Billie Eilish and more stars are headed (virtually) to this year's Democratic convention.

Organizers of the 2020 Democratic National Convention on Friday announced that the event scheduled to begin next week will feature performances from Leon Bridges, The Chicks, Common, Billie Eilish, Jennifer Hudson, John Legend, Billy Porter, Maggie Rogers, Prince Royce, and Stephen Stills.

While the Democratic convention was originally set to take place entirely in person in Wisconsin, it has since been revamped into a primarily virtual event, with even former Vice President Joe Biden himself set to accept the party's nomination for president from Delaware. These artists, too, are expected to deliver their performances remotely, People reports.

As CBS notes, Legend and Hudson previously performed at the 2008 Democratic National Convention. Most recently, the 2016 convention featured performances from artists including Alicia Keys and Katy Perry. Stephanie Cutter, program executive for the DNC, in a statement said that the stars set to perform this year are "committed to engaging with, registering and mobilizing voters to get us over the finish line in November." The convention is set to begin on Aug. 17. Brendan Morrow

8:28 a.m.

The United States Postal Service has warned that in Pennsylvania, some mail-in ballots may not be delivered in time to be counted this November.

In a July letter to Pennsylvania State Secretary Kathy Boockvar, USPS general counsel Thomas Marshall described the "risk that ballots requested near the deadline under state law will not be returned by mail in time to be counted under your laws as we understand them," NBC News reports.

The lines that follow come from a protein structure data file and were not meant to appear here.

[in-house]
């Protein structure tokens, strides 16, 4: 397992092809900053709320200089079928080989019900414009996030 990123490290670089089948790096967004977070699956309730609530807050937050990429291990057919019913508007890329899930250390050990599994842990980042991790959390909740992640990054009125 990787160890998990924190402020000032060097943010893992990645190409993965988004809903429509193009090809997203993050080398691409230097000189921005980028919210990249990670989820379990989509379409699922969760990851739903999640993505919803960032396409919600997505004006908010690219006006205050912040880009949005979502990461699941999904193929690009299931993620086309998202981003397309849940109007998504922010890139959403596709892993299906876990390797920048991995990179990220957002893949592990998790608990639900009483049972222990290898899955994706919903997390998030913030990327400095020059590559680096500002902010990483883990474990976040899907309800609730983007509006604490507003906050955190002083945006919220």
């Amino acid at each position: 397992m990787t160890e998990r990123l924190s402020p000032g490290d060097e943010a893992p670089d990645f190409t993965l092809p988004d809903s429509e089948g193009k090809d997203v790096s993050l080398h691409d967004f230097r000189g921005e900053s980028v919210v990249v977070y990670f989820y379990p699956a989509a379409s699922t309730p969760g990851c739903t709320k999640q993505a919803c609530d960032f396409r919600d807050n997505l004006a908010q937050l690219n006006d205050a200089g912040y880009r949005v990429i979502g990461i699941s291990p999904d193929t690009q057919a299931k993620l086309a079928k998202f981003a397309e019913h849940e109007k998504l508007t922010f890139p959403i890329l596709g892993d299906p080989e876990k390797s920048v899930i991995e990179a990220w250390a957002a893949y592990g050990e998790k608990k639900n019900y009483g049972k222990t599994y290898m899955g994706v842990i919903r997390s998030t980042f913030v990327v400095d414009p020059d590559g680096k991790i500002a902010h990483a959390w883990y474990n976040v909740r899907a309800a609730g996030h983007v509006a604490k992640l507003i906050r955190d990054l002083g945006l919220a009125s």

The USPS also described Pennsylvania's current deadlines as "incongruous with the Postal Service's delivery standards," per Axios. Voters in the swing state can request a mail-in ballot up to Oct. 27, and they have to be received by 8:00 p.m. on Election Day, according to The Hill.

But officials in the state are looking to extend the deadline to receive mail-in ballots three days, with Boockvar raising concern in a court filing that "voters who apply for mail-in ballots in the last week of the application period and return their completed ballot by mail will, through no fault of their own, likely be disenfranchised," CNN reports.

The warning in Pennsylvania came just after President Trump in an interview cited his desire to prevent universal mail-in voting this November, noting that if the Postal Service doesn't get the funding that Democrats are seeking, "that means you can't have universal mail-in voting, because they're not equipped to have it." Brendan Morrow